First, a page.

Say hello to the new instagram: Snapchat. A place where budding photographers (i.e. all of us) can upload and share pics. However, there’s one big thing that differentiates this iPhone app from others – you can chose how long your pic is displayed before it self-combusts. It uses time-sensitive technology that allows senders to choose how long they want recipients to view a photo, up to 10 seconds, before it vanishes forever. How very James Bond!
It’s this fancy feature though that has people raising their eyebrows. Think about it, what is the one main reason anyone would want their picture to destroy itself, seconds after it has been seen? Sexting of course! No one wants to be caught in a Lara Bingle-esque situation, and this new app allows those who are cheeky-text inclined to cover their saucy tracks.
Sexters will be sexters, but what has some feeling uncomfortable is that the app is strongly aimed at teens and young adults, with it being officially rated for users over 12 years of age due to “mild sexual content or nudity”. That means that people as young as 13 can use Snapchat for whatever they will.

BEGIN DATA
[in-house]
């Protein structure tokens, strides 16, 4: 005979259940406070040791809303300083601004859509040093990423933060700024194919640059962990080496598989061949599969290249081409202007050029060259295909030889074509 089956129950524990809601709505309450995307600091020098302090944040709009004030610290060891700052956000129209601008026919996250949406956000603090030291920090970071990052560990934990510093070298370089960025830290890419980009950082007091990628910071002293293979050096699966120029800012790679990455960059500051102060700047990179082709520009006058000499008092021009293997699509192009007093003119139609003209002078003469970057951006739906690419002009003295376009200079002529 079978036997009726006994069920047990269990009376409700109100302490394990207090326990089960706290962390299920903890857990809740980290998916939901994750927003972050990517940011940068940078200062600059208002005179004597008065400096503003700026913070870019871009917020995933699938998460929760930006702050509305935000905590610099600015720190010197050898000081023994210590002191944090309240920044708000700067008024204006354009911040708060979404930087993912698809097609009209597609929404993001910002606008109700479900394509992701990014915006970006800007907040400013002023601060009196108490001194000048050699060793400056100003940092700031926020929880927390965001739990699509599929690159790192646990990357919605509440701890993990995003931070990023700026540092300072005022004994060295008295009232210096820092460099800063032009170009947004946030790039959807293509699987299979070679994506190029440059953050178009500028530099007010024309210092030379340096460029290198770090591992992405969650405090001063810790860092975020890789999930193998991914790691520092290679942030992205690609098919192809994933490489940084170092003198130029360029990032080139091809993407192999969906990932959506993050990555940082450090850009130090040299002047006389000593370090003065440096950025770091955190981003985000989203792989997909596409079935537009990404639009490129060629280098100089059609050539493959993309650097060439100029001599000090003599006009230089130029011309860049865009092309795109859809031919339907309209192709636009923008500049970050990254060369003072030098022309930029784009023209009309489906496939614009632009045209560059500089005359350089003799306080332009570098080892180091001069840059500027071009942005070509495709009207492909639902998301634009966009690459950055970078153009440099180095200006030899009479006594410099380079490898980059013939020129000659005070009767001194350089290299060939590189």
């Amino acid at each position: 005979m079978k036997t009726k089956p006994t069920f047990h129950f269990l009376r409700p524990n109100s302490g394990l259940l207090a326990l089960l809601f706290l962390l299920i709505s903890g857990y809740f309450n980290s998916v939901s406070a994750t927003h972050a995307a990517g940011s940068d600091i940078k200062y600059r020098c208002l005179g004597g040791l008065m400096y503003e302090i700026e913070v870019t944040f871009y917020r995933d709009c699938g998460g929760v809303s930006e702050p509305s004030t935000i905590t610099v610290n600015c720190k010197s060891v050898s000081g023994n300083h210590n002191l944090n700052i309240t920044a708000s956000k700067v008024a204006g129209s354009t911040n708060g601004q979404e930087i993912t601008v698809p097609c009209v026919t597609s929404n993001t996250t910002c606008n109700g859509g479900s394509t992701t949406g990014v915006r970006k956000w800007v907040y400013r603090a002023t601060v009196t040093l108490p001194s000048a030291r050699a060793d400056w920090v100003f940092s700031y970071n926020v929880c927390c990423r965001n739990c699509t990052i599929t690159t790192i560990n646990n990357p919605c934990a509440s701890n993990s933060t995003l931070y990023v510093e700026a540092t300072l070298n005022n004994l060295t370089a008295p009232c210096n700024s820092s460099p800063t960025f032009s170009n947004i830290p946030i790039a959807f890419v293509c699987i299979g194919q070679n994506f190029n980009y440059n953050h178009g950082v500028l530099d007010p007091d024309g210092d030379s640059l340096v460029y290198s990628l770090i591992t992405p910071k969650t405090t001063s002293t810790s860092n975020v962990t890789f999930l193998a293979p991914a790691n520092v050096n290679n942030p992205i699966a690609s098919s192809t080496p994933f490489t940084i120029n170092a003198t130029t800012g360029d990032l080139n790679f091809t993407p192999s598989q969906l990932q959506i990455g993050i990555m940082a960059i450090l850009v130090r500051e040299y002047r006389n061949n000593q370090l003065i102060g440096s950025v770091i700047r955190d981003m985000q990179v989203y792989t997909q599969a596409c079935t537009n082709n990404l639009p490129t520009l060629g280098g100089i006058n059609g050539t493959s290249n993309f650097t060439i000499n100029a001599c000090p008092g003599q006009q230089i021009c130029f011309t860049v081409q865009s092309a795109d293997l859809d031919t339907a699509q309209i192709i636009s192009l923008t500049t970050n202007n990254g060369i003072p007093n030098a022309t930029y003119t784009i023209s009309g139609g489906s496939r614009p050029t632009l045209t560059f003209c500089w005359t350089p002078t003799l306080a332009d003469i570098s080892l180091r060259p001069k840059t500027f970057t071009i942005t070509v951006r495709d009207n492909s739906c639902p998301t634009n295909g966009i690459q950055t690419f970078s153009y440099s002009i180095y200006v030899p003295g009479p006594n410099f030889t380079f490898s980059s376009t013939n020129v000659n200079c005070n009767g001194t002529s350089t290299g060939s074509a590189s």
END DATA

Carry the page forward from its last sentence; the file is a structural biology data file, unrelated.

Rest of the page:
And while the app might discourage unconsenting sharing of pics, it doesn’t completely stop it. Receivers can still screen grab photos, even though the sender will be notified if they do. And there is obviously nothing stopping them from taking a picture of the sent snap with another phone. So if they really want to share something they’ve been sent, then they will. Lara, you’re not safe yet!
So are users being lulled into a false sense of sexting-security? The apps seems to make sexting easier and “safer”, but in reality, of course it can’t guarantee one’s privacy. When questioned about said concerns, Snapchat’s CEO Evan Spiegel had this to say: “The minute you tell someone that images on your server disappear, everyone jumps to sexting."
However, he denied that people are using it for this: “I just don’t know people who do that. It doesn’t seem that fun when you can have real sex.” Um, welcome to the real world buddy. It sounds like even the head of the company doesn’t really know what the apps is being used for, or what its real purpose is.
The lesson to be learnt here is that if you want to sext, go for it, but know that once you send something into the ether there’s no telling where it will end up and who will see it… so proceed with caution. (And keep this app out of the hands of your younger sister; no one needs to be encouraging young teens to sext!)